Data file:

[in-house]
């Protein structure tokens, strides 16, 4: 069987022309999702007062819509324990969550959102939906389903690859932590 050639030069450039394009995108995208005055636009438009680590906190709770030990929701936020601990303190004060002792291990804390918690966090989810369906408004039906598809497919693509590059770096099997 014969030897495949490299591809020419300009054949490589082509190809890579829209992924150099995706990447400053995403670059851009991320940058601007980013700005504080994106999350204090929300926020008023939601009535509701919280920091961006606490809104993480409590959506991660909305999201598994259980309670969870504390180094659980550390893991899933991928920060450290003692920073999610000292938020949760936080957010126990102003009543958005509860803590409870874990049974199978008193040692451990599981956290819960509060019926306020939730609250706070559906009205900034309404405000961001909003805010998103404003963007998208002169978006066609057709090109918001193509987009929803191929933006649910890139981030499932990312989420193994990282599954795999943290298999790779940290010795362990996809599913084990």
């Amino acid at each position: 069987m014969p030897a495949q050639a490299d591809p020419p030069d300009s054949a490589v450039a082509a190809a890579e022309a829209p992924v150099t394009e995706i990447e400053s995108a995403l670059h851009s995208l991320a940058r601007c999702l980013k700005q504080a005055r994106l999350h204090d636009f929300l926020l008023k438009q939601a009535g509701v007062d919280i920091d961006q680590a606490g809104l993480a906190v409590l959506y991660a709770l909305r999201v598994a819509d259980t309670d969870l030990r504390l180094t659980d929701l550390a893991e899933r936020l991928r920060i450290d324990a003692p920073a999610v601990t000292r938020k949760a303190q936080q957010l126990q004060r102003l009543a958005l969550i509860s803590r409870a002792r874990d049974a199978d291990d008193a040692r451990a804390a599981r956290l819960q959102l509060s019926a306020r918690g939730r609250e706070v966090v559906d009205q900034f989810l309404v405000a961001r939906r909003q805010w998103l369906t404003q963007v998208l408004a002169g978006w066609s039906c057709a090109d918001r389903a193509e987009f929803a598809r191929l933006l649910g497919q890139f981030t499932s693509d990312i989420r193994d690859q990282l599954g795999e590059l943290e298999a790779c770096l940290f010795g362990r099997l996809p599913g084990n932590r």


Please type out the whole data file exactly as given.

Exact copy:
[in-house]
């Protein structure tokens, strides 16, 4: 069987022309999702007062819509324990969550959102939906389903690859932590 050639030069450039394009995108995208005055636009438009680590906190709770030990929701936020601990303190004060002792291990804390918690966090989810369906408004039906598809497919693509590059770096099997 014969030897495949490299591809020419300009054949490589082509190809890579829209992924150099995706990447400053995403670059851009991320940058601007980013700005504080994106999350204090929300926020008023939601009535509701919280920091961006606490809104993480409590959506991660909305999201598994259980309670969870504390180094659980550390893991899933991928920060450290003692920073999610000292938020949760936080957010126990102003009543958005509860803590409870874990049974199978008193040692451990599981956290819960509060019926306020939730609250706070559906009205900034309404405000961001909003805010998103404003963007998208002169978006066609057709090109918001193509987009929803191929933006649910890139981030499932990312989420193994990282599954795999943290298999790779940290010795362990996809599913084990």
């Amino acid at each position: 069987m014969p030897a495949q050639a490299d591809p020419p030069d300009s054949a490589v450039a082509a190809a890579e022309a829209p992924v150099t394009e995706i990447e400053s995108a995403l670059h851009s995208l991320a940058r601007c999702l980013k700005q504080a005055r994106l999350h204090d636009f929300l926020l008023k438009q939601a009535g509701v007062d919280i920091d961006q680590a606490g809104l993480a906190v409590l959506y991660a709770l909305r999201v598994a819509d259980t309670d969870l030990r504390l180094t659980d929701l550390a893991e899933r936020l991928r920060i450290d324990a003692p920073a999610v601990t000292r938020k949760a303190q936080q957010l126990q004060r102003l009543a958005l969550i509860s803590r409870a002792r874990d049974a199978d291990d008193a040692r451990a804390a599981r956290l819960q959102l509060s019926a306020r918690g939730r609250e706070v966090v559906d009205q900034f989810l309404v405000a961001r939906r909003q805010w998103l369906t404003q963007v998208l408004a002169g978006w066609s039906c057709a090109d918001r389903a193509e987009f929803a598809r191929l933006l649910g497919q890139f981030t499932s693509d990312i989420r193994d690859q990282l599954g795999e590059l943290e298999a790779c770096l940290f010795g362990r099997l996809p599913g084990n932590r």